Crude Oil Price Crumbles on Trump Call to OPEC Despite US GDP Beat
CRUDE OIL PRICE – TALKING POINTS:
- Crude oil took a nosedive to an intraday low of $62.27/bbl in response to news that President Trump is turning up the heat on OPEC to increase oil supply in hopes of driving prices lower
- The Q1 US GDP report could also be contributing to crude oil price action today seeing that underlying details of the data release painted a mixed picture for economic growth despite the headline number beating expectations by a full percentage point
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Crude oil tanked over 3 percent to its lowest level since April 5 amid renewed criticism from US President Trump over OPEC and global oil supply. Trump’s latest jab at the largest group of oil producing countries is not is his first attempt to put pressure on the petroleum cartel to raise crude output. In fact, Trump’s oil tweet a month ago also sent prices swinging lower when he said it is “very important that OPEC increase the flow of oil.”
CRUDE OIL PRICE CHART: 5-MINUTE TIME FRAME (APRIL 26, 2019 INTRADAY)
Prior to today’s slide lower, markets witnessed a 55 percent surge in oil since the start of the year. The move higher was primarily driven by pledges from OPEC to cut oil production and restore supply and demand imbalances in response to slowing global growth.
Turmoil in Libya and Venezuela as well as the expiration of exemptions to Iranian sanctions have all likely exacerbated the move higher in oil prices. Now, fears are starting to build that the steep ascent in oil prices over the last 4 months could begin to drag economic growth lower. This could be the result of higher oil prices translating into rising input costs on firms and eventually consumers.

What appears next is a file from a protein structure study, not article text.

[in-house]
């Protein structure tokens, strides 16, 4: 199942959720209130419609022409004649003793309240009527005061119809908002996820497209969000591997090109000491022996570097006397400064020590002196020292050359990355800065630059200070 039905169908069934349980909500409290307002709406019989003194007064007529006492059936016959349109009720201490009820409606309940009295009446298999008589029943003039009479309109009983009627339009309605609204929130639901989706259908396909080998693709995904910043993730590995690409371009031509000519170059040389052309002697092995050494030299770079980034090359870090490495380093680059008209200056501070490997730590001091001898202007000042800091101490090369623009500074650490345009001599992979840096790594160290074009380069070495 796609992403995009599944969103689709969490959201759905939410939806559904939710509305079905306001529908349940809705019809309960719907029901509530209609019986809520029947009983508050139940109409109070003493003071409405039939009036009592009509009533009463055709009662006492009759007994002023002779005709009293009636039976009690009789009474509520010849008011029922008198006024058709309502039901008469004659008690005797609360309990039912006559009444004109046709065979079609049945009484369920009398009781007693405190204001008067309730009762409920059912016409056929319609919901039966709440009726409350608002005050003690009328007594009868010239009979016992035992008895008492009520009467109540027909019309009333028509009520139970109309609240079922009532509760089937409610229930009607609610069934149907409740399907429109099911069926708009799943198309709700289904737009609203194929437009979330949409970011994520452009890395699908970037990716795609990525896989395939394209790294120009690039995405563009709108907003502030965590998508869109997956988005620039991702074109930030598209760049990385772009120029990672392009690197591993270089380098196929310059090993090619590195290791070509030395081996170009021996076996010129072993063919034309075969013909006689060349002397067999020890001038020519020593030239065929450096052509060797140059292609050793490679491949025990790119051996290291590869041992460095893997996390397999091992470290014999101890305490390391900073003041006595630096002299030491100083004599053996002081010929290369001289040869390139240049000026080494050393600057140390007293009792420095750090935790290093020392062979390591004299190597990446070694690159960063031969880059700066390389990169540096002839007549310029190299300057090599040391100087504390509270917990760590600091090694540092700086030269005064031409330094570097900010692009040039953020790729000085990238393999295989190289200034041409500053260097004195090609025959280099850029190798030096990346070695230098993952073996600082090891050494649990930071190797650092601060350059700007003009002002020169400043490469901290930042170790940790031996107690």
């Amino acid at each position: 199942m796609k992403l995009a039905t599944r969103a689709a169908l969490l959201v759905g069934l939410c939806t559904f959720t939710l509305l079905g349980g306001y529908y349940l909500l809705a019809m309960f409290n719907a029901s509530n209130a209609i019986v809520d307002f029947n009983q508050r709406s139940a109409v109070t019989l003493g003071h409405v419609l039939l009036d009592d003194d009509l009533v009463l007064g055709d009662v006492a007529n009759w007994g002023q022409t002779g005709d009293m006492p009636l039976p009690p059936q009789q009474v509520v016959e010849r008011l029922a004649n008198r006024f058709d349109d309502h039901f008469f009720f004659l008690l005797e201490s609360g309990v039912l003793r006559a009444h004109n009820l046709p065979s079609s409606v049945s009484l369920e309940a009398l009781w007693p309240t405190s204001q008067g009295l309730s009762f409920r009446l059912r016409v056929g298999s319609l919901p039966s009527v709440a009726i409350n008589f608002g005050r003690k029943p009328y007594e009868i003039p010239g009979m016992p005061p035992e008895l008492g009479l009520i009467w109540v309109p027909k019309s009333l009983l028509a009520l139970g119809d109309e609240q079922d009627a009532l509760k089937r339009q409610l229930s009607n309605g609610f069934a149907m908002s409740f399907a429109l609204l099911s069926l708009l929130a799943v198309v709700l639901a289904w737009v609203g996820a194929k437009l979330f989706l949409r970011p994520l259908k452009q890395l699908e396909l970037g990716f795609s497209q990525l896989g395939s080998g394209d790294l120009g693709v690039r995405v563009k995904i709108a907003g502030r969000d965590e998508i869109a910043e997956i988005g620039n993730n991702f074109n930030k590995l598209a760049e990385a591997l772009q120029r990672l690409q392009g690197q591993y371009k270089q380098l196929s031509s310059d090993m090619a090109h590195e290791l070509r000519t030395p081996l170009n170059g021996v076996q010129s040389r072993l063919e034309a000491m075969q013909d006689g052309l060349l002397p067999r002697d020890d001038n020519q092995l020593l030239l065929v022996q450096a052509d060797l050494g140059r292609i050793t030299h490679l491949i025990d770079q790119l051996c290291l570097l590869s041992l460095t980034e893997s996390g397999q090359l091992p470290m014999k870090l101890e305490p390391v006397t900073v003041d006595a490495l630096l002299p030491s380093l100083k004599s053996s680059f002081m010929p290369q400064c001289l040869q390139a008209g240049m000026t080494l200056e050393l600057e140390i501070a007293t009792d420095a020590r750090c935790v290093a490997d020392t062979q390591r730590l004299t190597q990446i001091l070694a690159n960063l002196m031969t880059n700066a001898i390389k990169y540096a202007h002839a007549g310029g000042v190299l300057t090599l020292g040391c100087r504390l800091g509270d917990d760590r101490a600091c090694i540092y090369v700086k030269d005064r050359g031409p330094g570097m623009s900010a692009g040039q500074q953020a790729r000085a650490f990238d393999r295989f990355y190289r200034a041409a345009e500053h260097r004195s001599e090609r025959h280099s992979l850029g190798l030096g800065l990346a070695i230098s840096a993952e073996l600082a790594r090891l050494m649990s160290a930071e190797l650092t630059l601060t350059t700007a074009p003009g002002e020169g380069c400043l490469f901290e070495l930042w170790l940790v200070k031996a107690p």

The dramatic move in oil today is a bit surprising on the surface, however, considering the massive US Q1 GDP beat. The US economy expanded 3.2 percent in the first quarter which blew past Bloomberg’s median consensus of 2.2 percent. Initially, one might expect the news of higher economic growth to boost the case for rebounding global GDP, leading to a similar rise in demand for oil and thus oil prices.
Although, when ‘looking under the hood’ of the US GDP report, the details appear to be bleaker than the 3.2 percent headline number reported. The better than expected US GDP number was largely driven by a hefty build in inventories, a reduction in imports in addition to higher state and local government outlays – components that generally do not warrant a celebration.
This is also indicated by the lack of conviction in the equity markets and skepticism in the bond markets with the S&P500 only up a mere 0.3 percent after opening up in the red and the US10YR Treasury yield dropping to 2.5 percent.
If markets remain unconvinced that economic fundamentals are turning higher – which appears to only be occurring in the United States while the rest of the world continues to struggle – resurfacing global growth slowdown fears could drag oil prices lower. Furthermore, the downside risk of another Trump tweet at OPEC always remains a possibility.
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- Written by Rich Dvorak, Junior Analyst for DailyFX
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DailyFX provides forex news and technical analysis on the trends that influence the global currency markets.